Brand Materialism Breeds Conflict at Home

Under a section titled, “Anti-parent alliance,” (p. 218) in their book Consumer Kids, Ed Mayo and Agnes Nairn write:

Advertisers present a wonderful brand world which is parent-free.

And based on their research, they later they go on to write that,

…the more materialistic children think their parents are uncool, boring and no fun to be around. And when kids think less of their parents, they think less of themselves, too: the children with a low opinion of their parents also had the lowest self-esteem. So, material culture delivers a double whammy: it’s not only linked with children’s own unhappiness but it implicates the happiness of the whole family.

They go on to link the branded media message with several forms of mental illness in children and even youth suicide (which is now the second-most common cause of death in UK males aged 15 to 34).

Clearly, advertisers, marketers, and commercial media producers who target children need to start examining the moral and social implications of their craft.

Brands Haven’t Cracked Mobile — Yet

For the most part a video report on Nielsen’s self-serving “What Do Teens Want” conference is pretty unremarkable (Special Report: What Do Teens Want?), but one thing that the editor at Brandweek, Todd Wasserman, said regarding text messaging, was very important:

…this is a medium that hasn’t been penetrated by advertisers, unless they can somehow get themselves into the conversation.

So, for the time being, it would seem that texting is a relatively safe zone for teens in terms of exposure to ad messaging. But Wasserman also makes it clear that accessing teens through text is a priority for advertisers and exhibited hope that iPhone 3.0 might offer new possibilities.

(By the way, does Jack Koch from Microsoft’s Massive agency actually say anything at all? He seems more concerned with the girl behind him.)

It’s a Teen Cultural Revolution

If you’re a young person, somewhere between the ages of 13 and 18, you’re currently involved in the first great cultural revolution of the 21st Century.

You may not be aware of it, but you are helping to redefine how we communicate and socialize. You are inventing new ways to share thoughts, feelings, emotions, and ideas.

In a way, much as your hippie grandparents did to sexuality way back in the 1960s, you are turning the totality of social interaction on its head.

You almost certainly have a Facebook profile, and you maintain it regularly. This is an essential method for maintaining your personal relationships.

You probably have a second profile on Windows Live, where you engage with a different set of friends apart from your Facebook milieu. This is less important to you. In a way, it’s a social sandbox, where you can explore alternative versions of yourself.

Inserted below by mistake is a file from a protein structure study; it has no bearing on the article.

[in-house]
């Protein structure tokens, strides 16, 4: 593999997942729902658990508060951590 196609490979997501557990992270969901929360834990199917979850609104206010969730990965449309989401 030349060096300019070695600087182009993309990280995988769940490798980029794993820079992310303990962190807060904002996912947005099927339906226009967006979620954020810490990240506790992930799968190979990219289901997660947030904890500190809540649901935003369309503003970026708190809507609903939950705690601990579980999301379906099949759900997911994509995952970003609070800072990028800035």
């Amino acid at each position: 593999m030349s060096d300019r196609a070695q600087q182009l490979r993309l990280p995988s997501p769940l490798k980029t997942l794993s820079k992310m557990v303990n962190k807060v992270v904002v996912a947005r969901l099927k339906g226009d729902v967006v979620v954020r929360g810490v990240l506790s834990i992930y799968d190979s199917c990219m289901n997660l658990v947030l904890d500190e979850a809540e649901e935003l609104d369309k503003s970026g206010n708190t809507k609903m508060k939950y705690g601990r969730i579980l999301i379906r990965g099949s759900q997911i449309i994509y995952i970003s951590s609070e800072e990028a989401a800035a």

It’s unlikely that you tweet, and it’s quite possible that you don’t even know what I’m referring to by that remark. But that’s okay, because the Twitter social model doesn’t jive with your mindset.

You more than likely have a mobile phone which you treasure more than pretty much any other possession. It is your lifeline, indeed your lifeblood. You maintain your most important and personal social dialogues through your mobile phone by sending hundreds of text messages every day.

You make plans, joke, flirt, shout, cry, and seek solace by text. And you’re always texting because, remarkably, you can even do it undetected in class.

You probably asked someone out on a first date using your mobile phone. You probably dumped your first boyfriend by text message. Maybe you dump them all that way.

You probably take your mobile phone to bed with you. Most nights you fall asleep to the glow of its screen.

There a distinct chance that your first sexual experience was had on your mobile phone. Maybe you sent someone a provocative photo of yourself. More likely, you texted dirty with your girlfriend.

You have an emotional bond with your mobile phone, and you experience extreme stress when it’s not in your possession.

Your mobile phone sets you free. Or at least that’s what you think. Because it’s also your anchor.

The teenage years are an important period for establishing independence from your parents.

Previous generations worked at defining personal identity in isolation, away from familial influence.

No more. Your mobile phone promises a steady line of communication with your folks. And not only are they repeatedly interrupting your life with phone calls and texts, but you are also homing in on them for emotional gratification, support, and feedback.

Where once a teen like you may have bought a new pair of shoes in spite of your parents’ tastes, you now vet your mom’s input via MMS.

As a result of this, combined with your tendency to multitask your social communications, you are having difficulty cultivating a true sense of self.

At any given moment, you’re probably simultaneously engaged in an IM session on Facebook, several text discourses on your mobile, and a face-to-face chat with your mom. In each of those communication environments you’re maintaining a different mindset, probably even a different personality.